There has to be a checklist, right?
As a new home progresses through the many stages of construction, isn’t there a document that the Classica Homes superintendents refer to for verifying that an area or task is job-ready or job-complete? That was one of the queries from three National Housing Quality (NHQ) Awards examiners during a site visit to the Charlotte, N.C., home builder. They were reviewing the written award application that Classica submitted weeks before.
The NHQ Awards are modeled after the Malcolm Baldrige National Quality Award and are the home building industry’s top honors for total quality management. Builders apply for the recognition by completing a questionnaire, and a panel of previous NHQ Award winners and quality-management experts review the applications and select finalists for site visits. A team of examiners visits the builder to validate whether the company actually does what it said it does on the application and to fill in missing details. They grade what they find and confer gold, silver, bronze, or honorable mention status to the finalists.
At this point in Classica’s examination, the judges specifically were looking for more detail about how the company measures actual construction quality during the build. (Classica does use an exhaustive checklist for the final quality inspection before deeming a house ready for the home orientation visit with the client.) “Most of our trades have been with us for 20 years, and some of that takes care of itself,” says Brian Hall, director of construction, who is among the six Classica managers sitting around the conference room table.
Earlier that morning, he and Bill Saint, Classica’s president and CEO, described how they vet trade partners, provide training for them, and include subcontractors in lean building exercises to help Classica identify ways to reduce costly waste and improve quality. Nearly 90 percent of Classica’s work is single-sourced with subcontractors that have been working with the company for many years. Also, during the human resources section of Classica’s presentation—the presentation was done using PowerPoint—the managers outlined how they screen job candidates using an online Berke Assessment customized for each position, hire only experienced builders, and train them step by step in a mentorship program that can last as long as six months.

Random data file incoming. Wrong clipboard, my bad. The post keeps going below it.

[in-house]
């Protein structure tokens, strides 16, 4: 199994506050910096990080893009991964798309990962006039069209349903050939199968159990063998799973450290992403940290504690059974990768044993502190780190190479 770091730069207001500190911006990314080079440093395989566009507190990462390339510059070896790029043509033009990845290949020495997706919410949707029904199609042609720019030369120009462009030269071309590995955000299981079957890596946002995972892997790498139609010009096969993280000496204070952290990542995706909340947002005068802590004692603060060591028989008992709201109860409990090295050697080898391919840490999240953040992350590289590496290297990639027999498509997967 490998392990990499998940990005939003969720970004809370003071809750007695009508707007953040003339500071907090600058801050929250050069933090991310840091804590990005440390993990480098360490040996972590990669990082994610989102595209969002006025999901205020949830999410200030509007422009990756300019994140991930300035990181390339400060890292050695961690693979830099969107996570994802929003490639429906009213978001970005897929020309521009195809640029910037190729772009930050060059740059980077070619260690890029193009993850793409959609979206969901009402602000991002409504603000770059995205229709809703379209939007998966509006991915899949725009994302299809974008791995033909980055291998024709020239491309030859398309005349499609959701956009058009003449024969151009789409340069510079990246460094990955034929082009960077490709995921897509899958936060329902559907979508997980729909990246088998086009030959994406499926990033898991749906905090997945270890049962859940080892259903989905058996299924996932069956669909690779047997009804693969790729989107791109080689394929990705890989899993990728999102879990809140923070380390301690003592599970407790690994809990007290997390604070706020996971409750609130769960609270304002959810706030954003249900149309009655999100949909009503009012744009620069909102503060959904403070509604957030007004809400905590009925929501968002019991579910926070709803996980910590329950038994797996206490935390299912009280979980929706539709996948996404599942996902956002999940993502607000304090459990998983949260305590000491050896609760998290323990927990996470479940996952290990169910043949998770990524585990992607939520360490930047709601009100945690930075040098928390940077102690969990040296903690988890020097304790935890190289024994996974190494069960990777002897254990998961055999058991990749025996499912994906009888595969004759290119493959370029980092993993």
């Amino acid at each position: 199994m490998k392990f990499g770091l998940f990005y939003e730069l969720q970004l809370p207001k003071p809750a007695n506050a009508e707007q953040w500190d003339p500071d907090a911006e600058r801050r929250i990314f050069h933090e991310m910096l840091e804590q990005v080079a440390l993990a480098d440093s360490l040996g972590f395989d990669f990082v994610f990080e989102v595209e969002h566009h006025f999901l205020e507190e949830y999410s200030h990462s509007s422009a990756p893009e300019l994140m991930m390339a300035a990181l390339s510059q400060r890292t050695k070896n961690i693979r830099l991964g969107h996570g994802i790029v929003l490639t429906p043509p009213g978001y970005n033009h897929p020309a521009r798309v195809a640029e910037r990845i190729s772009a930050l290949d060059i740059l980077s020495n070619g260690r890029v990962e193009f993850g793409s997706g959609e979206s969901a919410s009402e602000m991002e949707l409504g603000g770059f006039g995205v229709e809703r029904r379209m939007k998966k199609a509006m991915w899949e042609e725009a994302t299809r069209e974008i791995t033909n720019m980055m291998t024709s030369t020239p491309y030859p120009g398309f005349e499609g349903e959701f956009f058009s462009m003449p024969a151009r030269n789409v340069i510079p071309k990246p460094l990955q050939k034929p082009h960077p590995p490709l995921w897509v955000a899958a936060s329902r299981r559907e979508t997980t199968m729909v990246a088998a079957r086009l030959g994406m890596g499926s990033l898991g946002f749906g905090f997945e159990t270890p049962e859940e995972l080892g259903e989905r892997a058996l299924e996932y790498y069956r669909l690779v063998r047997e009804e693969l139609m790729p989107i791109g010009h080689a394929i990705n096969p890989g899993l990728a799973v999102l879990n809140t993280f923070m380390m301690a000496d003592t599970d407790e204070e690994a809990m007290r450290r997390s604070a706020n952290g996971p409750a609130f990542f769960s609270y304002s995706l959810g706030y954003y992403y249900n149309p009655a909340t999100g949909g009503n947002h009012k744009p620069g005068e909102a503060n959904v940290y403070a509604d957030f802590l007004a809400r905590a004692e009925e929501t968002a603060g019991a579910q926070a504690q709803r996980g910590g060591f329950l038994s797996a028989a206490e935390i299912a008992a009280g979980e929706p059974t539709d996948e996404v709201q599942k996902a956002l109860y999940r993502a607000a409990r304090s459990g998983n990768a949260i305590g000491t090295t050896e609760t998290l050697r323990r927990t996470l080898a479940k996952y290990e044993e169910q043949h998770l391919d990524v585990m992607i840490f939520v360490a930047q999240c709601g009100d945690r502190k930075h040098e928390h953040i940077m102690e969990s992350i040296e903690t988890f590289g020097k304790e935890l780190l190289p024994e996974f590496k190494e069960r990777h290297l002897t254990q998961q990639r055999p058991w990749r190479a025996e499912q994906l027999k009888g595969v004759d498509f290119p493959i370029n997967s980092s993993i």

David Caligaris, who has been judging NHQ applicants for 15 years and is CEO of The Green Co., in Newton Center, Mass., persists with his questions about tracking construction quality. A builder can’t remember all of the details, he says. Is there a tool you’ve considered using? he then asks.
Hall responds that as the company grows—Classica builds about 70 homes per year—it may consider using some type of tool, but for now the builder knows what the job is supposed to look like and doesn’t need a checklist.
“You’re relying on your experience to recognize what’s wrong?” Caligaris asks.
“Some stuff isn’t documented because I know my guys will get it done,” Hall responds. “Our builders just do it, and the trades know when something is wrong. We can also sit down with them and diagnose the problem.”
“So if you’re not collecting data during the construction stage, how do you drive improvement?” Caligaris asks.
Hall and Saint explain that continuous improvement happens every week when builders conduct daily construction reviews and discuss areas that need to be improved during weekly construction meetings with the builders and during sessions with the trades. Initially, the answers seem to fall short of a top score for having a systems-and-process–oriented quality management system that’s documented for all employees, current and future, to see. During a break in the examination, the judges remark that Classica seems to be relying heavily on the trades and the builders to catch flaws. Later that evening at a nearby hotel restaurant, the judges begin their grading and initially propose scoring Classica for that part of the construction quality section as a 3 on a scale of 1 to 5, meaning deployed but immature.
But during the conversation, Saun Sullivan, an examiner and the CEO of DSLD Homes, in Denham Springs, La., notes that while Classica may not have the process for improving construction quality formally spelled out, the results—high customer satisfaction and growing market share—show that a process exists. It starts with how the company hires builders, maintains long-term relationships with trade partners, and regularly communicates during construction with those in the field. The others agree. Ultimately, Classica, a 2017 NHQ Award Gold winner, was graded 4.4 for that section by the on-site and the written application examiners, with a recommendation to provide more formal documentation.